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Common misspelling: Peter Selers


Given Name

Date of Birth

Birth Place

Richard Henry Sellers

b. September 8, 1925

d. July 24, 1980

Portsmouth (Hampshire), England

Table of Contents

Biography News Websites Discography Filmography Books Posters Other Items


The following biography is from Wikipedia.org “The Free Encyclopedia.”


Richard Henry "Peter" Sellers, CBE (8 September 1925 – 24 July 1980) was an English comedian, actor, and performer, who came to prominence on the BBC radio series The Goon Show and later became a film star. He is regarded by many as one of the best actors of his generation.[citation needed]




Birth name Richard Henry "Peter" Sellers

Born 8 September 1925

Portsmouth, Hampshire, England

Died 24 July 1980, age 54

London, England





Sellers was born in Southsea, Portsmouth, England, to a family of entertainers. Despite his real name being Richard Henry Sellers, his parents called him "Peter" from an early age, in memory of his older still-born brother of that name.[citation needed] He attended a Roman Catholic school, although his father Bill was Protestant and his mother Agnes ("Peg") was Jewish.


Probably following his family in the variety circuit,[citation needed] Sellers learnt this popular yet difficult art and the immediate instinct of the "gag". He was an incredibly versatile artist: an excellent dancer, a drummer good enough to tour with several jazz bands (an excellent clip of him drumming exists when he was a guest on the Steve Allen show in 1964), and a skillful player of the ukulele and banjo (family legend has it that Sellers' father actually taught George Formby to play the ukulele)[citation needed]. He is known to have performed at the Windmill Theatre.[citation needed]


During World War II, Sellers was an airman in the Royal Air Force, rising to corporal by the end of the war. During his leisure periods, he did impersonations of his superiors.[citation needed] This helped Sellers in his later film Dr. Strangelove.


His success was quite slow in coming. He phoned up a television producer pretending to be Kenneth Horne, who was currently in the show Much Binding in the Marsh, in order to get them to speak to him. Success came as one of the Goons on the radio programme The Goon Show with fellow comedians Spike Milligan, Harry Secombe and Michael Bentine and was followed by early television work.


Sellers' first film successes were in British comedies, including The Ladykillers (1955), I'm All Right Jack (1959) and The Mouse That Roared (1959). On the international scene, in 1962 he portrayed an Indian doctor in The Road to Hong Kong, the seventh and last in the Bing Crosby/Bob Hope/Dorothy Lamour "Road" series.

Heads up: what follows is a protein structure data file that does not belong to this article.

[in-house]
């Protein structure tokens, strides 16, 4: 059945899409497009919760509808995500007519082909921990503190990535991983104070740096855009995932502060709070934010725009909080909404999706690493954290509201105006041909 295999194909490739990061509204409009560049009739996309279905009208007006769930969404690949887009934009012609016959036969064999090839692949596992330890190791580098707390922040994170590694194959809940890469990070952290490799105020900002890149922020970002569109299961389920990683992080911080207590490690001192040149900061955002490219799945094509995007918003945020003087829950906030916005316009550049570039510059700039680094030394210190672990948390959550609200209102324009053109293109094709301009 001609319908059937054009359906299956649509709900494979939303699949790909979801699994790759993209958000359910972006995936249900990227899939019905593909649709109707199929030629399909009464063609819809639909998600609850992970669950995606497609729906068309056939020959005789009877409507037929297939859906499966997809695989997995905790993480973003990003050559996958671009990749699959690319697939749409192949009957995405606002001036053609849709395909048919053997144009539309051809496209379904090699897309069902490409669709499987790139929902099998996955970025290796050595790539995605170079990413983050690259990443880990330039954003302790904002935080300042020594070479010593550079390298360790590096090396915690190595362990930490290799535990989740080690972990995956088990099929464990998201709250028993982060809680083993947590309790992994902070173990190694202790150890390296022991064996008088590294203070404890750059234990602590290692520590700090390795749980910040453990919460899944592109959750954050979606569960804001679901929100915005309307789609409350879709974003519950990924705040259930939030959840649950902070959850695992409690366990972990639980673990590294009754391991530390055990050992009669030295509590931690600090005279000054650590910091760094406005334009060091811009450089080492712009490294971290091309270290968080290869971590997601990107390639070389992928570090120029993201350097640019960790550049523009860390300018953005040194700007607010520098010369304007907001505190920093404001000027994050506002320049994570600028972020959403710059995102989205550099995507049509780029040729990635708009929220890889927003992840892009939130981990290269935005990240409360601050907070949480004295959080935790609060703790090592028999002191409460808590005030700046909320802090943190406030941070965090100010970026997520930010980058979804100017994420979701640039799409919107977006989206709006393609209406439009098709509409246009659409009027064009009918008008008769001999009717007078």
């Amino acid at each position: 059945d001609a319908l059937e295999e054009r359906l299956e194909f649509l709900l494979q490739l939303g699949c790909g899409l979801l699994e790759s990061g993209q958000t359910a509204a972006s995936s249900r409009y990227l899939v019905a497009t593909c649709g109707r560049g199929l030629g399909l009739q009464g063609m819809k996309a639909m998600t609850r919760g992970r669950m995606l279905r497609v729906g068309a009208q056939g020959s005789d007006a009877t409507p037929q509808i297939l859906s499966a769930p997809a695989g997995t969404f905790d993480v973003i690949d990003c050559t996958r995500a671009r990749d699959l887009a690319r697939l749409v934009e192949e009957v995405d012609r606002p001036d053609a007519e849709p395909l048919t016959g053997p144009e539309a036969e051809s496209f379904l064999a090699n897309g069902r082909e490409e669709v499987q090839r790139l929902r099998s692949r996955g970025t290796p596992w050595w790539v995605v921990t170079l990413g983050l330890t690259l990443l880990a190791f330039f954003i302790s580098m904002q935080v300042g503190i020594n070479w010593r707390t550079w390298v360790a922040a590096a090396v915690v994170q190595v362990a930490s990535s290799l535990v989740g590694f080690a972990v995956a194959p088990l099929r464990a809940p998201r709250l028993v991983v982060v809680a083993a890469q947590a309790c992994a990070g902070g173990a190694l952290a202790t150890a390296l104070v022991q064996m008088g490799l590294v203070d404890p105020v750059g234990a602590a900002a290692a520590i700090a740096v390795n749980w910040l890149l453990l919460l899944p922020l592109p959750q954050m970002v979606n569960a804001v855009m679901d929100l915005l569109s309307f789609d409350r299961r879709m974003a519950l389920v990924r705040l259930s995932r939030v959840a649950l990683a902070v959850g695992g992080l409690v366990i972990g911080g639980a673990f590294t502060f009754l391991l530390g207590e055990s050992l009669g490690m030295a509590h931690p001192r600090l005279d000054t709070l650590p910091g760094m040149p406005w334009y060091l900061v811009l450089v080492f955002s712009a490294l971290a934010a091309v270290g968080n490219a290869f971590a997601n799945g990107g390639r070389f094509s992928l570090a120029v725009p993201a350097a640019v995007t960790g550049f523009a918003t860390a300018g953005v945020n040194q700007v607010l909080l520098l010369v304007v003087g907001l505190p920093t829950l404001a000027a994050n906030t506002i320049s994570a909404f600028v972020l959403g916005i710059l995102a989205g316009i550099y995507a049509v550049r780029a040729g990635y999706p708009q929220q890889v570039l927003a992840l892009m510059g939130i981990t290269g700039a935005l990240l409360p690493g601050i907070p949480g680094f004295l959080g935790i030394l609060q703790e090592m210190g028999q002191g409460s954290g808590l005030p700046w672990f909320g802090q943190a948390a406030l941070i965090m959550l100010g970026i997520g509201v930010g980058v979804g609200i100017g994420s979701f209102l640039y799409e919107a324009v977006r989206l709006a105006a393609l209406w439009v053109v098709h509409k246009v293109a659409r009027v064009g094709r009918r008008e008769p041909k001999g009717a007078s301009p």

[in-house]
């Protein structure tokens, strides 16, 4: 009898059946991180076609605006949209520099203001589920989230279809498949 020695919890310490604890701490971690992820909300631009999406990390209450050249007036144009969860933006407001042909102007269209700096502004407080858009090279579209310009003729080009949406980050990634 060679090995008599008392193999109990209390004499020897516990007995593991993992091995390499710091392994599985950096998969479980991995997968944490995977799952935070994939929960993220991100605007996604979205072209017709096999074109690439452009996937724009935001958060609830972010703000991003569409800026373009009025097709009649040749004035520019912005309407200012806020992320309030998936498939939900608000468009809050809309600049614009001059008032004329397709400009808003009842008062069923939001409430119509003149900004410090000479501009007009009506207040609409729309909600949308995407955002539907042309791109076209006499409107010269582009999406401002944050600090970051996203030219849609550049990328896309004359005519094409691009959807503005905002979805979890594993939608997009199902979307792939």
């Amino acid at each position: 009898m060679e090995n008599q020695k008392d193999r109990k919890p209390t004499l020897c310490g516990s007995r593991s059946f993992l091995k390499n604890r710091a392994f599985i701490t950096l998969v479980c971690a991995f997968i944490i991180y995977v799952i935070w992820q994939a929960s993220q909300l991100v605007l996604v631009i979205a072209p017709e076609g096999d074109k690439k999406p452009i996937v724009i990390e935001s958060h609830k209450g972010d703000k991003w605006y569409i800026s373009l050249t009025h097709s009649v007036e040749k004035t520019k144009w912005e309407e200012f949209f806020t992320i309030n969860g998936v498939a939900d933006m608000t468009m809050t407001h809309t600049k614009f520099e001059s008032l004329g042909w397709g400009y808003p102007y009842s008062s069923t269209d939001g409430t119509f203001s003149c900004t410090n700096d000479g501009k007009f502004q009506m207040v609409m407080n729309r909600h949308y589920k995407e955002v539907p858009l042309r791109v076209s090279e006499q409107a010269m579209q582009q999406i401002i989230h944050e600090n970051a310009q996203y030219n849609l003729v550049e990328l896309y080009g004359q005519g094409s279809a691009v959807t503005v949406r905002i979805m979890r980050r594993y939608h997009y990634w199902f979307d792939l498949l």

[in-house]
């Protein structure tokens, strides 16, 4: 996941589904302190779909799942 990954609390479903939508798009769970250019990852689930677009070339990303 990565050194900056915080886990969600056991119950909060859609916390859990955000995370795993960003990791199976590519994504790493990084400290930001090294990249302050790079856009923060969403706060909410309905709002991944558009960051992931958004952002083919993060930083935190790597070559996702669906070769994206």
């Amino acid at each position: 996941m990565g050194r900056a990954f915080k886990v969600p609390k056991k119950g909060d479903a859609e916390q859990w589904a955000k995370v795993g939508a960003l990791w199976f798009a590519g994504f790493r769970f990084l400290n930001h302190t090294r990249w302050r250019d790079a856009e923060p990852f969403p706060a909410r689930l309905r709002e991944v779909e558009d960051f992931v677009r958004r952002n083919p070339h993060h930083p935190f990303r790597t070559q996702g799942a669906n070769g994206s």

Sellers was launched internationally with the hit The Millionairess which inspired the UK top ten George Martin production"Goodness Gracious Me" with co star Sophia Loren (1960). He was in Stanley Kubrick's Lolita in which he played Clare Quilty. After Stanley Kubrick decided to make his next film Dr. Strangelove a comedy, Columbia Pictures insisted on Sellers being cast. In Stanley Kubrick's Dr. Strangelove or: How I Learned to Stop Worrying and Love the Bomb (1964) he notably played a triple role, comprising U.S. President Merkin Muffley, Dr. Strangelove, and Group Captain Lionel Mandrake of the RAF (the first two appearing in the same room throughout the film). Sellers was also originally cast in the role of Major T. J. 'King' Kong. At first, he had trouble perfecting a Southern accent, but a member of the crew made a recording of a Texan accent[citation needed] and Sellers was able to master it. However, during a scene, Sellers fell 15 feet from a cockpit and broke his leg preventing him from climbing in and out of the cockpit so Kubrick replaced Sellers with Slim Pickens.


Preceding his roles in Dr. Strangelove, Sellers is most famous for his role as the bumbling Inspector Clouseau, the role that Peter Ustinov had declined in the Pink Panther movies, which gave him a worldwide audience, first in The Pink Panther in 1963 and then its sequel, the superior A Shot in the Dark in which he is featured far more prominently in 1964. He returned to the character for three more sequels from 1975 to 1978. The Trail of the Pink Panther was released after his death in 1982, containing previously unused footage of Sellers. His widow Lynne Frederick later successfully sued the film's producers.


He was a remarkably versatile actor, switching easily from broad comedy as in The Party (1968), to more intense performances, as in Lolita, where he played Clare Quilty, the nemesis of the film's (and novel's) principal protagonist, Humbert Humbert.